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          Surprising Facts about Women and Negotiating

          January 16, 2004

          In the show “Let’s Make a Deal,” Dr. Phil mentions how averse to negotiating women are. Here are some surprising facts about women and negotiation, from Women Don’t Ask: Negotiation and the Gender Divide by Linda Babcock and Sara Laschever.

          It’s Now More Necessary for Women to Negotiate Than Ever Before

          • Between May 2001 and May 2002, 39 percent of the American workforce changed jobs.
          • In 2000, 76.8 percent of women aged 25 to 54 worked outside the home.
          • The divorce rate hovers at 50 percent.
          • Union membership is down 33 percent since 1983.
          • Women’s earnings relative to men’s has stagnated at 73.2 percent.

          Women Don’t Like to Negotiate

          • 2.5 times more women than men said they feel “a great deal of apprehension” about negotiation.
          • Men initiate negotiations about four times more often than women.
          • When asked to pick metaphors for negotiations, men picked “winning a ballgame” and a “wrestling match,” while women picked “going to the dentist.”
          • Women will pay as much as $1,353 to avoid negotiating the price of a car.
          • Women are more pessimistic about the rewards available, so they come away with less when they do negotiate ” on average, 30 percent less than men.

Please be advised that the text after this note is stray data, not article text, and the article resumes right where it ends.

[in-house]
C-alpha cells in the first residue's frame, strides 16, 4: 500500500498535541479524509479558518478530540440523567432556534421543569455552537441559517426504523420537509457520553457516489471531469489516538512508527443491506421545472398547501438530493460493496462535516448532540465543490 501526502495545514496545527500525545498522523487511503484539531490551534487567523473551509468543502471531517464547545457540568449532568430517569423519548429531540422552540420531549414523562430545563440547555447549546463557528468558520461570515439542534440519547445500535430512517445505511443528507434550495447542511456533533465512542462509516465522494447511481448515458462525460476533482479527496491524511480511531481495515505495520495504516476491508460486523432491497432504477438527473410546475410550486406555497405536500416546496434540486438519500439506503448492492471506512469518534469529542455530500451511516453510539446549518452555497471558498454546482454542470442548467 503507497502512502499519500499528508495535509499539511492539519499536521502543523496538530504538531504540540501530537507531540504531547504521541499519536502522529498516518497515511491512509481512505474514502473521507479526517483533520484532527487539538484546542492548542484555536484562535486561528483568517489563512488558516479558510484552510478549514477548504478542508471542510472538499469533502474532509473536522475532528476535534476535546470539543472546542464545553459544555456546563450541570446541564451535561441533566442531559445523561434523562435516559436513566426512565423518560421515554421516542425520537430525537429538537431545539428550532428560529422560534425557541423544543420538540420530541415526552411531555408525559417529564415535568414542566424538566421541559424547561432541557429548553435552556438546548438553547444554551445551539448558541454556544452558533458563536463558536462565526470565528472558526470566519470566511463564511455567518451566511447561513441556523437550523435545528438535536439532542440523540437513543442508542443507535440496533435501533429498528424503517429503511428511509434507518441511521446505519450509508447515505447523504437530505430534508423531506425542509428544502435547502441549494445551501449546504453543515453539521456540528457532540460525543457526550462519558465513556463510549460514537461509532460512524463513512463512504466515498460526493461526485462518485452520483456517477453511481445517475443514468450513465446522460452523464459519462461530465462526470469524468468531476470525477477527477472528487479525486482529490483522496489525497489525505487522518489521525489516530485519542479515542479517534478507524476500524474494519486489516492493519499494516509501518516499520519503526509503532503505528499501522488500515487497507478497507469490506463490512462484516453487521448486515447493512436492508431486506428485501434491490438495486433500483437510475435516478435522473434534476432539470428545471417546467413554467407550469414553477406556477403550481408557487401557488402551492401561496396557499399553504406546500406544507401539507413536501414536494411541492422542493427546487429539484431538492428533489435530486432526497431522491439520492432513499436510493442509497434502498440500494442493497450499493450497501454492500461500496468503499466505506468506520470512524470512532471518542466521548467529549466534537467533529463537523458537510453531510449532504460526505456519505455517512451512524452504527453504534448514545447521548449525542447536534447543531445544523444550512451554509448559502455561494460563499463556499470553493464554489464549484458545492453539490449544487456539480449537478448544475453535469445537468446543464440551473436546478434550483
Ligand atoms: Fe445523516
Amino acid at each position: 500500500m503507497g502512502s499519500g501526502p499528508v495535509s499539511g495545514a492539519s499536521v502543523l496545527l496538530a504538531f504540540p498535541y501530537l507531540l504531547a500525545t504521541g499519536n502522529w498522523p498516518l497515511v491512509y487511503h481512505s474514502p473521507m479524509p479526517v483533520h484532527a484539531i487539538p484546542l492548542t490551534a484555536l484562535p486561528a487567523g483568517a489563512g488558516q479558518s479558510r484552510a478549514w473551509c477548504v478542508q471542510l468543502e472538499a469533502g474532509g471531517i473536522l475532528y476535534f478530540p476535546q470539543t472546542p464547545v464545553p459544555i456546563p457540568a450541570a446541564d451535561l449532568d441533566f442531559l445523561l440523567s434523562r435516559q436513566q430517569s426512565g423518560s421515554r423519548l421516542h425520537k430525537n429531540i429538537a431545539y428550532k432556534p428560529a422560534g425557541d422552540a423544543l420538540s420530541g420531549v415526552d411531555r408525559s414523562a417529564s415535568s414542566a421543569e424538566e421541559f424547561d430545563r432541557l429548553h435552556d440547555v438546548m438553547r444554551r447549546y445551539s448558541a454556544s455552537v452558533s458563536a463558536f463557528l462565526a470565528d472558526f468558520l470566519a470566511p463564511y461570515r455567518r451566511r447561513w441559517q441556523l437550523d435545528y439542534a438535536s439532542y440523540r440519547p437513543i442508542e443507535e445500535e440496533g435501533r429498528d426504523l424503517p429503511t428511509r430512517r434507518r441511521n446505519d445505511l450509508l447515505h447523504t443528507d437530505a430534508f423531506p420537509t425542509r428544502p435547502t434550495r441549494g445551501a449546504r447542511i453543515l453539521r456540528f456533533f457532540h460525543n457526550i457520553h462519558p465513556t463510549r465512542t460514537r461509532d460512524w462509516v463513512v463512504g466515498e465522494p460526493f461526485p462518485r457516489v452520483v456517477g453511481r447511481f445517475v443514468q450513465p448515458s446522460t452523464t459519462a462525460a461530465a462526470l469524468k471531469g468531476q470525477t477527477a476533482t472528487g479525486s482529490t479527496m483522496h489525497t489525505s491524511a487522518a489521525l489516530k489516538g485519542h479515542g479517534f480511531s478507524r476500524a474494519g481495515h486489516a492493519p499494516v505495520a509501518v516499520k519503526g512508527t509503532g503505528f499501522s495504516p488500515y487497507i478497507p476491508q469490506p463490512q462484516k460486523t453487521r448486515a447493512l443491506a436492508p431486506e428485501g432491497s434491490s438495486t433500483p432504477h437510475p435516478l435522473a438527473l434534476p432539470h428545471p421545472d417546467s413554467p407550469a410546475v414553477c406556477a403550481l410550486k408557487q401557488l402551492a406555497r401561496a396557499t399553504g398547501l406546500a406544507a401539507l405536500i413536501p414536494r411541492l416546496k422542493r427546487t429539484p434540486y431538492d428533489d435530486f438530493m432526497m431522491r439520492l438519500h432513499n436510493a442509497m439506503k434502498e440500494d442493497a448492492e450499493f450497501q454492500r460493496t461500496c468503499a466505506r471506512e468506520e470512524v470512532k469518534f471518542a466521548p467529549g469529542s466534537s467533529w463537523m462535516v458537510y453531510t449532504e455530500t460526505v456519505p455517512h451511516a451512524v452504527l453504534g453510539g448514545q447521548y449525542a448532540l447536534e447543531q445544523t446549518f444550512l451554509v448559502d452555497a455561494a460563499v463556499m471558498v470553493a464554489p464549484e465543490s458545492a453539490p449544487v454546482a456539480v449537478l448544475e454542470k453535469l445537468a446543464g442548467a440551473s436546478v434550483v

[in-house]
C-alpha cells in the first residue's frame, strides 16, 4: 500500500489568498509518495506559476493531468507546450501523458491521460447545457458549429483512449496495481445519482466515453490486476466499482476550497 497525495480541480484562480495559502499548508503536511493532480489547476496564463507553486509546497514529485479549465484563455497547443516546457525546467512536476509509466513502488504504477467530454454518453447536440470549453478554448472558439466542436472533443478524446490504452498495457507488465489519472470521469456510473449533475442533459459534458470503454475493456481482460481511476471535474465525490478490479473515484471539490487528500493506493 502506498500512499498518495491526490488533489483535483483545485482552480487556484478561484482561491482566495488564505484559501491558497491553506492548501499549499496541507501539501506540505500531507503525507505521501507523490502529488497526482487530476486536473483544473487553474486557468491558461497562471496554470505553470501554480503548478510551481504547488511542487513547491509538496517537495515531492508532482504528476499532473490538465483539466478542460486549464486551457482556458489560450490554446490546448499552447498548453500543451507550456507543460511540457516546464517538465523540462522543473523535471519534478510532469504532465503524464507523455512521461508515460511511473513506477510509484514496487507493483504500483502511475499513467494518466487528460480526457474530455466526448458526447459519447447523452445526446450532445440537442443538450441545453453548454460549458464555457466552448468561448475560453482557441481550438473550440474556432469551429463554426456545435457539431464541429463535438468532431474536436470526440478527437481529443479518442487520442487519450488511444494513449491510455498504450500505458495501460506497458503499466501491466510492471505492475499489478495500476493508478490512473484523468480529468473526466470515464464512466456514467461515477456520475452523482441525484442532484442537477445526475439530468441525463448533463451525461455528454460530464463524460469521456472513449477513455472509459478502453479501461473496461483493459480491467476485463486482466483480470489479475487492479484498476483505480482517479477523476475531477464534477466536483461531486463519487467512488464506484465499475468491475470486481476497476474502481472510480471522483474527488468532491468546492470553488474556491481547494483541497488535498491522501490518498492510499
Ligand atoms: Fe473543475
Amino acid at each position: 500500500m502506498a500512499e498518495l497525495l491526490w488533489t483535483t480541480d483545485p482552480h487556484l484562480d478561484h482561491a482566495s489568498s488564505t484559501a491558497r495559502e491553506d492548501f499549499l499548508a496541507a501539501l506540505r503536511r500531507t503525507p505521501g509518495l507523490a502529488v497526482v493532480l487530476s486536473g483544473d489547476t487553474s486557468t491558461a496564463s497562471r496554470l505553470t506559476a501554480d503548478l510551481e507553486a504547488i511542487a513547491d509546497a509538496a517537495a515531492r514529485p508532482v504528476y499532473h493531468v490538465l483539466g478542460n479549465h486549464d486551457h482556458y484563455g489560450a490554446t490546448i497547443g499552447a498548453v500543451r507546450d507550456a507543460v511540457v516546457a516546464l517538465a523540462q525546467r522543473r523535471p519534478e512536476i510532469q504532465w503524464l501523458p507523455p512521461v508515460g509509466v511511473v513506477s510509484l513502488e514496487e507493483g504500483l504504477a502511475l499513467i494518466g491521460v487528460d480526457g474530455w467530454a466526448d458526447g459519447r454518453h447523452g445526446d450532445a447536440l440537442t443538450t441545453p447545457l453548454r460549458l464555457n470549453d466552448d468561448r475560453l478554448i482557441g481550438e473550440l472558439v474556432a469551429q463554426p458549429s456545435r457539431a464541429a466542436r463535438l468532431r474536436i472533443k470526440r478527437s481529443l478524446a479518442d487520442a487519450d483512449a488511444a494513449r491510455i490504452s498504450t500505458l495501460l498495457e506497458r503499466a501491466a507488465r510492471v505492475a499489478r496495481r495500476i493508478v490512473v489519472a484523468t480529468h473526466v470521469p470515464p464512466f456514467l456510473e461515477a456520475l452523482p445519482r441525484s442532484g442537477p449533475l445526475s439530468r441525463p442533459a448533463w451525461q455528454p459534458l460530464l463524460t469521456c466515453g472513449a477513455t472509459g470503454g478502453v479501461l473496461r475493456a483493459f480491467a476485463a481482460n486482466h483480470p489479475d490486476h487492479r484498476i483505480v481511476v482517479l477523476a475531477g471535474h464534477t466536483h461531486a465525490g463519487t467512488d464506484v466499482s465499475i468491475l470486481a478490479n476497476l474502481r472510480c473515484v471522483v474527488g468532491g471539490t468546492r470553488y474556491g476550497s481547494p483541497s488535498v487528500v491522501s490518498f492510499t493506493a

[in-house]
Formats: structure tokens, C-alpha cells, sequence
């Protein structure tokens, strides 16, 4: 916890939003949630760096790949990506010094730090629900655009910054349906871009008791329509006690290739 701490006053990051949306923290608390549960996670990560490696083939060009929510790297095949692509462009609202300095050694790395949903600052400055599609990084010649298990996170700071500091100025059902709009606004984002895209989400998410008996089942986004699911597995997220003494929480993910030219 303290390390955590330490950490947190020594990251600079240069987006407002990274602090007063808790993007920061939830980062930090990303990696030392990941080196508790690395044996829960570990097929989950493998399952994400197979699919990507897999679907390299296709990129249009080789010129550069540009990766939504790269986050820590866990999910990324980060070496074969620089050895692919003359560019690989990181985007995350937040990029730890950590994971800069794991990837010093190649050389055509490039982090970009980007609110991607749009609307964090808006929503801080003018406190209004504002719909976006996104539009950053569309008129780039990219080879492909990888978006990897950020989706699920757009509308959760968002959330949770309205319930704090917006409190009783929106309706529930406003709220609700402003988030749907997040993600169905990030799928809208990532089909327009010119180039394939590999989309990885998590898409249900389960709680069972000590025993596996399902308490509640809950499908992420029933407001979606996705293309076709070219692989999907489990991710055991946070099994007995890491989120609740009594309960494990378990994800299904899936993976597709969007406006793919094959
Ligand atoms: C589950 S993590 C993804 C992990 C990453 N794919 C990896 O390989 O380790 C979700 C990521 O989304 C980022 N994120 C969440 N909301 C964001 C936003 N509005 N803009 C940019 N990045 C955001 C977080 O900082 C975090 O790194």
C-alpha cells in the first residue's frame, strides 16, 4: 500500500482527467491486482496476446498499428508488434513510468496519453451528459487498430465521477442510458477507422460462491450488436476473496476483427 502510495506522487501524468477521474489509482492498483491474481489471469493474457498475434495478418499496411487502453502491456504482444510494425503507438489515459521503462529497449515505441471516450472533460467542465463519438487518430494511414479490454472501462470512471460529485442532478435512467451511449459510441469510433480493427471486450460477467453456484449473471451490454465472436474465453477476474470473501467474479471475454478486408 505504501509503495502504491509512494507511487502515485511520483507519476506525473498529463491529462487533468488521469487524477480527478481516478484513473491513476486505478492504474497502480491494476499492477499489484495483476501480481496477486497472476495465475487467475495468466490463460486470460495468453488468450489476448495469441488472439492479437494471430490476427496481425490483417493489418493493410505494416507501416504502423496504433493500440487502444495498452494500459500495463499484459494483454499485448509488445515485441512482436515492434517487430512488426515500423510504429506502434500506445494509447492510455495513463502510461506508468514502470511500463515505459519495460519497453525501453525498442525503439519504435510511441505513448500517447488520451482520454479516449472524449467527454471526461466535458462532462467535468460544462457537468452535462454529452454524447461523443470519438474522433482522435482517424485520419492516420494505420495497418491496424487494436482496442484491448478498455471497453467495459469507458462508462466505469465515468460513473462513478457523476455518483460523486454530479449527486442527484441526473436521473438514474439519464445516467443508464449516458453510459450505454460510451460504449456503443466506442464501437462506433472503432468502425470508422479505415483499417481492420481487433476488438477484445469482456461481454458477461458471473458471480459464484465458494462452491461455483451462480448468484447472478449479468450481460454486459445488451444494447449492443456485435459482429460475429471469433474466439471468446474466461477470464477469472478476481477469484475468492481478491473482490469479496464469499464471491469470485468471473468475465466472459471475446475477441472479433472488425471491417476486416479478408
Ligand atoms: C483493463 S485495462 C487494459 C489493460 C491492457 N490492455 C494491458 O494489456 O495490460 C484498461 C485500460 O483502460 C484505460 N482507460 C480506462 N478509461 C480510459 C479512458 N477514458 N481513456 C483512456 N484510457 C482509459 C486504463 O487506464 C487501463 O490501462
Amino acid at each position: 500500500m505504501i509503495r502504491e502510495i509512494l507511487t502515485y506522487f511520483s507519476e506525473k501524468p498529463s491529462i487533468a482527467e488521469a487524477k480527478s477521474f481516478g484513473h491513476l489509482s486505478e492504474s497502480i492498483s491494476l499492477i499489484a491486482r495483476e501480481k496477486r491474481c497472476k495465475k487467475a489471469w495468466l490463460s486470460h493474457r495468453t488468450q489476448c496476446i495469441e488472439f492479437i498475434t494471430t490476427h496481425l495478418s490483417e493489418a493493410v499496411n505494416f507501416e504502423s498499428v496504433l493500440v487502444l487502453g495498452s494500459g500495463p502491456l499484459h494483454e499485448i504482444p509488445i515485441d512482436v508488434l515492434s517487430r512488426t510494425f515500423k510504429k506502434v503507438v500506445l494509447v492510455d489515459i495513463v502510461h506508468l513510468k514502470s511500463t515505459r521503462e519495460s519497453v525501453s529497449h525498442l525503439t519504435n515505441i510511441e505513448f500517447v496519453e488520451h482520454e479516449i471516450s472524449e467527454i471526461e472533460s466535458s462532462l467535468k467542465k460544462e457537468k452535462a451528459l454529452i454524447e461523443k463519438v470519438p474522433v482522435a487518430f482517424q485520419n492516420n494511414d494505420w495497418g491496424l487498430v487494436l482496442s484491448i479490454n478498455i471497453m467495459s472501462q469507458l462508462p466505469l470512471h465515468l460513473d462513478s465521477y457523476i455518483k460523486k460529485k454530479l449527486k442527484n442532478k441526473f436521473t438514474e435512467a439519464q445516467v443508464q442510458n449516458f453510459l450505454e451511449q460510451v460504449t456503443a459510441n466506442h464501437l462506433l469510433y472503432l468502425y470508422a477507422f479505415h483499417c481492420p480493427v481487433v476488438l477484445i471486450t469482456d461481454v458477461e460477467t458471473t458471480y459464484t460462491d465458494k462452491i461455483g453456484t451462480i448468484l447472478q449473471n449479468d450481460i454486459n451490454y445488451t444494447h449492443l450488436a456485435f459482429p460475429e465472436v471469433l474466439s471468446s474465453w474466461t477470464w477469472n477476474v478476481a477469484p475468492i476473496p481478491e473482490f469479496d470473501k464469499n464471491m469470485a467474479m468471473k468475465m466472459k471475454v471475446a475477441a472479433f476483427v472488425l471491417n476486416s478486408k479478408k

• 20 percent of women (22 million people) say they never negotiate at all, even though they recognize negotiation as appropriate and even necessary.
          • In the late 1990s, Jean Hollands started the “Bully Broads” program, charging $18,000 to “modify” or “reform” tough women by teaching them how to be “nicer.”

          Women Suffer When They Don’t Negotiate

          • By not negotiating a first salary, an individual stands to lose more than $500,000 by age 60. Men are more than four times more likely than women to negotiate a first salary.
          • Starting salaries for men graduating from Carnegie Mellon were 7.6 percent higher than for women ” a difference of almost $4,000. Through negotiation, the men were able to improve their starting salaries by 7.4 percent, or about $4,000.
          • In 2001 in the U.S., only 10.9 percent of the board of directors’ seats at Fortune 1000 companies were held by women.
          • Women own about 40 percent of all businesses in the U. S. but receive only 2.3 percent of the available equity capital needed for growth.

          Women Have Lower Expectations and Lack Knowledge of Their Worth

          • Many people, but especially women, are so happy with a job offer that they fail to negotiate their salary.
          • Women don’t know their market value: women reported salary expectations between 3 and 32 percent lower than those of men for the same job. Men expect to earn 13 percent more during their first year of full-time work and 32 percent more at their career peak.

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